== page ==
[Note on the author: Nick Durrant is a paraplanner and Chartered Financial Planner. Nick is currently a student on the City, University of London Writing for Business short course, which started in January 2018. This blog was created as part of a homework/in-class exercise on that course.]
Emmanuel Macron’s impressive rise to the French Presidency can, with the right mix of ingredients, be repeated elsewhere. Britain could be first.
On a cool Amiens evening in April 2016 Emmanuel Macron launched a new political movement – En Marche! – in front of a small, attentive audience. It was, he said, to be a party that was neither “of the right nor the left”, offering a new form of politics, different from the traditional parties. It worked. Thirteen months later twenty million French men and women voted him as their president.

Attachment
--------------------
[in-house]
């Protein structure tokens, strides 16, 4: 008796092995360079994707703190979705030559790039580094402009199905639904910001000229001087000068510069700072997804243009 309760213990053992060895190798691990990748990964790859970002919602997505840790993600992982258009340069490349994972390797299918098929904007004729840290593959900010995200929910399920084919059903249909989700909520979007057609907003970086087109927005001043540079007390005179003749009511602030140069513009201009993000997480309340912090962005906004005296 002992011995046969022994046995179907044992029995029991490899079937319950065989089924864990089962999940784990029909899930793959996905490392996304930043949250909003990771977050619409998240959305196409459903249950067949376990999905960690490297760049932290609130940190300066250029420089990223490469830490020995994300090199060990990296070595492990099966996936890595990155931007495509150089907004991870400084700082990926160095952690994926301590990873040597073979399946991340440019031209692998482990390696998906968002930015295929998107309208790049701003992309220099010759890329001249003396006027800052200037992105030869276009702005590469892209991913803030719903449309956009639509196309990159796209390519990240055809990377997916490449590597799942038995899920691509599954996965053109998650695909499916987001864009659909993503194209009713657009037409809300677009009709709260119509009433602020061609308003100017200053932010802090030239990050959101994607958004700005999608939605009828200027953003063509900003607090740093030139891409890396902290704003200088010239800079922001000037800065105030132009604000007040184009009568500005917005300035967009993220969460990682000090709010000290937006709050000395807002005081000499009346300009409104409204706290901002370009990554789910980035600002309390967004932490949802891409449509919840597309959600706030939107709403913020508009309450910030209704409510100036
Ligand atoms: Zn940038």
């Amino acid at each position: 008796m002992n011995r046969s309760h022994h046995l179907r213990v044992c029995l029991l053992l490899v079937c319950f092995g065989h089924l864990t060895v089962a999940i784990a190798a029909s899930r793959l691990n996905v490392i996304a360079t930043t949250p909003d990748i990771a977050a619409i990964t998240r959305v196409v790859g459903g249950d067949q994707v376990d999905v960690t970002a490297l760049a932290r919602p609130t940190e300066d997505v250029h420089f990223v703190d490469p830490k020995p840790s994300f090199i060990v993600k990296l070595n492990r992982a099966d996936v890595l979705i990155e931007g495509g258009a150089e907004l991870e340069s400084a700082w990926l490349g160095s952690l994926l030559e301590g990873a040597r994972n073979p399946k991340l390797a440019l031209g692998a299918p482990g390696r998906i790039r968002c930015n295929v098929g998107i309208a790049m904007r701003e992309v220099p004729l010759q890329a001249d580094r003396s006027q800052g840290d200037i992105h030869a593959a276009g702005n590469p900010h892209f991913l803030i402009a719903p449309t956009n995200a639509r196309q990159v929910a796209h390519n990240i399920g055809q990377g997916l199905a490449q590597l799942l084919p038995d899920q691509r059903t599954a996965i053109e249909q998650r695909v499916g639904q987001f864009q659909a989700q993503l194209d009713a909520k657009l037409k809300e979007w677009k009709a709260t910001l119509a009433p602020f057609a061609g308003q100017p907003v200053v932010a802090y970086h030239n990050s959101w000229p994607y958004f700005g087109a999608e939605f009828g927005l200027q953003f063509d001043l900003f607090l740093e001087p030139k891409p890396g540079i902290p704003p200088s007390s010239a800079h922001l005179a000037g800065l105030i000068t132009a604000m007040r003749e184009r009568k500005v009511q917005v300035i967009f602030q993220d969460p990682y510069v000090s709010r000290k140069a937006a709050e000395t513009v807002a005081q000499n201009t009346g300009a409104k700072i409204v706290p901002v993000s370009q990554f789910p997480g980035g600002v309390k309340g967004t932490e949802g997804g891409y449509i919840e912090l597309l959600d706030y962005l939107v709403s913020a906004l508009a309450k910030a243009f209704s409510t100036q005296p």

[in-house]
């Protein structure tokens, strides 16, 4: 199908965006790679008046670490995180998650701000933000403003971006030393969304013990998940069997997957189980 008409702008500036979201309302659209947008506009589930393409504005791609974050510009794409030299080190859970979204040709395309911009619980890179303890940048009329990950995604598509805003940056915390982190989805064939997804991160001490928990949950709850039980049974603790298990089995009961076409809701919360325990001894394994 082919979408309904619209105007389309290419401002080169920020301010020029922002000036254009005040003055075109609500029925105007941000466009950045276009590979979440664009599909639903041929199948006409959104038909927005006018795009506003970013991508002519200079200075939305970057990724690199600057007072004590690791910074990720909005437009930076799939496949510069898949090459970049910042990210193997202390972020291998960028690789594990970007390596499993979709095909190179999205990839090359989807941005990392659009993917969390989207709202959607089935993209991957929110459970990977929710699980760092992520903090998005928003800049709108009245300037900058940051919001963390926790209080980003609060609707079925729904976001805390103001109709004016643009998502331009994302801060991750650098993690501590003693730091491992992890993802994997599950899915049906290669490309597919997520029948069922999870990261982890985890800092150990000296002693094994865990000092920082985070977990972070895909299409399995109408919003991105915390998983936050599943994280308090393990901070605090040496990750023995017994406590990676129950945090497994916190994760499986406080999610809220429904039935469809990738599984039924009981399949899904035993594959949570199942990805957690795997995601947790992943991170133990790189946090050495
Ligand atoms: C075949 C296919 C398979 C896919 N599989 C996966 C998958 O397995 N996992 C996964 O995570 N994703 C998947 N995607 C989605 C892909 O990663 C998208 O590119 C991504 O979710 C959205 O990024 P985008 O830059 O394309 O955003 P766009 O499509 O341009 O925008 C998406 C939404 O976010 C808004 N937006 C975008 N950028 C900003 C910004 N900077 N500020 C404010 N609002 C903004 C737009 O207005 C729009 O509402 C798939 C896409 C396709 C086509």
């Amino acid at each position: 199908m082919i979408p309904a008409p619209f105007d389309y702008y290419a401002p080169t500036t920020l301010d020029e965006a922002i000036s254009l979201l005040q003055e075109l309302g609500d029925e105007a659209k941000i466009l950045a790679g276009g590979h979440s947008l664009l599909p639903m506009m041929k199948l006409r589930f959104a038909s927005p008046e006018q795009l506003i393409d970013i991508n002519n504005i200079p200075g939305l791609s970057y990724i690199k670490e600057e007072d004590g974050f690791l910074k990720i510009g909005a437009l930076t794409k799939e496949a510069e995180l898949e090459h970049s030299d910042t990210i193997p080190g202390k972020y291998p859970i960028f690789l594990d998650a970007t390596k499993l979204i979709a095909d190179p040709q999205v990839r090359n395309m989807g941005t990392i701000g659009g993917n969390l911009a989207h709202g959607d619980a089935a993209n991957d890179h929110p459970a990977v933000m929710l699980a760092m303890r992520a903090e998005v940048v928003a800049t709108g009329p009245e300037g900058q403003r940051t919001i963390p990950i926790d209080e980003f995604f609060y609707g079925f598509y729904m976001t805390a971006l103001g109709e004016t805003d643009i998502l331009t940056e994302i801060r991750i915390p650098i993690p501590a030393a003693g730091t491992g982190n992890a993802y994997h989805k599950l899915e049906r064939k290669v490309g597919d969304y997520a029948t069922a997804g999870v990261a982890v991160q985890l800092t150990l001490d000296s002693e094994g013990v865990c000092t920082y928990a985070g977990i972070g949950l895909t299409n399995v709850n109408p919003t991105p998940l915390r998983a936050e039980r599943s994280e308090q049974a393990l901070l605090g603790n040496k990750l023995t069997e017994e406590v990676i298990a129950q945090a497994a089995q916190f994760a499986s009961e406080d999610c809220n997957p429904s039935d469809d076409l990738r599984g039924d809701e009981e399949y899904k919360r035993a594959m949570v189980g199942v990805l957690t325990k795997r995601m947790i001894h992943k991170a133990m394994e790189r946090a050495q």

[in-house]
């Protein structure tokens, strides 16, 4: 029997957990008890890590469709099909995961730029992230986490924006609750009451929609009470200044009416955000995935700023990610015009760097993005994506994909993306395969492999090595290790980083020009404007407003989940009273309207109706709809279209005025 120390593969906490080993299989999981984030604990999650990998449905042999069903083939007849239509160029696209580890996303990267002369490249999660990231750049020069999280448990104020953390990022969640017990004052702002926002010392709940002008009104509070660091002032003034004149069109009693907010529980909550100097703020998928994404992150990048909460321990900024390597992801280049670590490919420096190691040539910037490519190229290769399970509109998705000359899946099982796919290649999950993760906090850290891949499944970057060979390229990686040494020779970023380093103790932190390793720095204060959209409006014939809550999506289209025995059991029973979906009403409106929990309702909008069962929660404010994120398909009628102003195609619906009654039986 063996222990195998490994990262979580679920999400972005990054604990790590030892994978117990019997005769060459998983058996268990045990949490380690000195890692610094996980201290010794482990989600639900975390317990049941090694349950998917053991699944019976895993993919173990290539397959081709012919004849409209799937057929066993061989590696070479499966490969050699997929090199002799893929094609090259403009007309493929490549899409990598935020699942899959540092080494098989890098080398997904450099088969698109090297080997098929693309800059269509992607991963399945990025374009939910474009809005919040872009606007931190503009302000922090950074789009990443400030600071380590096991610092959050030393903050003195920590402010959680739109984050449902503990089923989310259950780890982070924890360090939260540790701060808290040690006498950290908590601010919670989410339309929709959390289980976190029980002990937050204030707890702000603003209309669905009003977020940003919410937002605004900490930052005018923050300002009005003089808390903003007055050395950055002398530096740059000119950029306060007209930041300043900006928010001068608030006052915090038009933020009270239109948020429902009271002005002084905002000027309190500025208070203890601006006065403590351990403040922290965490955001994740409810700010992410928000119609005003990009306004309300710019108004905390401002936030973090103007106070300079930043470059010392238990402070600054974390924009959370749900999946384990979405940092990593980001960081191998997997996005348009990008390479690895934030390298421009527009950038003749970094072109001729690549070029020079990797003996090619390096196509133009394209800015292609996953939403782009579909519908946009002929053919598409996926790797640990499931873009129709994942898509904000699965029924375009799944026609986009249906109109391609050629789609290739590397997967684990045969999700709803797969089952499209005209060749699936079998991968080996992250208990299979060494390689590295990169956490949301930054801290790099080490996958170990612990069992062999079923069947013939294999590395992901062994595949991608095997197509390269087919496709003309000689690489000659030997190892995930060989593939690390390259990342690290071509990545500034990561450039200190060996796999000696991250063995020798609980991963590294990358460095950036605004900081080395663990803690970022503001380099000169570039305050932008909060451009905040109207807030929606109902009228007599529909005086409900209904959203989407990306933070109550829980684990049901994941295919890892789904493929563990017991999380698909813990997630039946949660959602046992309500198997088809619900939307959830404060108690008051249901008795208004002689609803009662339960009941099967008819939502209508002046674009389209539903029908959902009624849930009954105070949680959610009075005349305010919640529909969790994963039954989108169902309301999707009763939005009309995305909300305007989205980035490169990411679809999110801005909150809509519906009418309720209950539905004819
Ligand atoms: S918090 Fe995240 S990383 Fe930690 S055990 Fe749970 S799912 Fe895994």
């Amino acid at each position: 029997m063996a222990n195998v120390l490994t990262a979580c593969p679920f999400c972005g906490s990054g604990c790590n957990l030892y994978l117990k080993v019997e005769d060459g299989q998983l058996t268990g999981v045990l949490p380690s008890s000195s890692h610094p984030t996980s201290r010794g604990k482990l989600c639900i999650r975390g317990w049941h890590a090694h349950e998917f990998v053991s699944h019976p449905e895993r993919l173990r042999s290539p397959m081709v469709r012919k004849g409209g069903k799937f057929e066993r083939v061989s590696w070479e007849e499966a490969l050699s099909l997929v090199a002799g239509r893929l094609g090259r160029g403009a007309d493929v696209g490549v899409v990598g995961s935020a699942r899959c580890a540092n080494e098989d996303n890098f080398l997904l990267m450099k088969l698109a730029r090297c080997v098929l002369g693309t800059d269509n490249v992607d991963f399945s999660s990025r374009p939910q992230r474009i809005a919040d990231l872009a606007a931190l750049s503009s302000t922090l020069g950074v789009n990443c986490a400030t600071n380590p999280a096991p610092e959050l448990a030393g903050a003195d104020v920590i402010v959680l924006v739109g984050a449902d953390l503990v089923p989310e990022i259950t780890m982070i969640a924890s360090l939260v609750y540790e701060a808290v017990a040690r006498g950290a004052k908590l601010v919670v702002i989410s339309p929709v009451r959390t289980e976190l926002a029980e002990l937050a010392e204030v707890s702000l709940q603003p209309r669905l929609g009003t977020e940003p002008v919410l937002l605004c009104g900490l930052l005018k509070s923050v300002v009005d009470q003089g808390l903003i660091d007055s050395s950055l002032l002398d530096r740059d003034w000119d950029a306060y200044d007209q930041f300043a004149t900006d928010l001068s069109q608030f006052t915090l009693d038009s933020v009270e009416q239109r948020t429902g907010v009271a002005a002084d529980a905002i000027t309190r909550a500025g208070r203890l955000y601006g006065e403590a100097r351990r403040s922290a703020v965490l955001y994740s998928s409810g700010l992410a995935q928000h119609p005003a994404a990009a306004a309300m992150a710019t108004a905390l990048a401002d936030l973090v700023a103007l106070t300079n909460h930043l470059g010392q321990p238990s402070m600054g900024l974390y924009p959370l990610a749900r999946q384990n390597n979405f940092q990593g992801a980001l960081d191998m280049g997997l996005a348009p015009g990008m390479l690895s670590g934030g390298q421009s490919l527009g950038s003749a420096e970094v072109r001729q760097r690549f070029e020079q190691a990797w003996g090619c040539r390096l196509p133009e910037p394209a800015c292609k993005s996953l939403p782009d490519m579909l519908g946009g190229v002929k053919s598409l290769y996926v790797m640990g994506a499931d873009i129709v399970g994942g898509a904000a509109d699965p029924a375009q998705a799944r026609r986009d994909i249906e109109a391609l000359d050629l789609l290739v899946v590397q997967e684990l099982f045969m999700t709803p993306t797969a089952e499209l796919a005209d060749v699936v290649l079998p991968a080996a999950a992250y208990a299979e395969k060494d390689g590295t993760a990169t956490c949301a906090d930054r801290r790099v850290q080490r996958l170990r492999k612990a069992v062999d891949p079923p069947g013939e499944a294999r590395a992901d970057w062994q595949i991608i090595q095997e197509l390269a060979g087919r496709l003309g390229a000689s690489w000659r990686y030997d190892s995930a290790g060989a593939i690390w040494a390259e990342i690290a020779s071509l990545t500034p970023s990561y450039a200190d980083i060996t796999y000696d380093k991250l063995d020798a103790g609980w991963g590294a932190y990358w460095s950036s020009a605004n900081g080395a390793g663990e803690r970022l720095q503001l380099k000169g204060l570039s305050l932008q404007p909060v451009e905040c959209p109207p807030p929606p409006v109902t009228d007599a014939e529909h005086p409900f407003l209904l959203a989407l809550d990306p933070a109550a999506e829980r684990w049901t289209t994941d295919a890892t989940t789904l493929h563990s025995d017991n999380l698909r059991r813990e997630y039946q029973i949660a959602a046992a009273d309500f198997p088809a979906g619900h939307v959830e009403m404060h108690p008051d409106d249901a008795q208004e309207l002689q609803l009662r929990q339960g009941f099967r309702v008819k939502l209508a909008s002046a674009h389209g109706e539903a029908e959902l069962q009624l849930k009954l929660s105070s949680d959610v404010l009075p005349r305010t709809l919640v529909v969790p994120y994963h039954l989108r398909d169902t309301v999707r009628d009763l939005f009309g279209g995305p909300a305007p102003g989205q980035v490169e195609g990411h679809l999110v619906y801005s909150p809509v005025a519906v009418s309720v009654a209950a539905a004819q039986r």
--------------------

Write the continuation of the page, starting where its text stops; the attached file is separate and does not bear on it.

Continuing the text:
The stratospheric rise to power of En Marche! can be dismissed as a one off event, never to be repeated in western politics. But there are signs in Britain (where two parties have provided every prime minister for 100 years) that the traditional system could also be threatened by new political movements. Five key trends show why.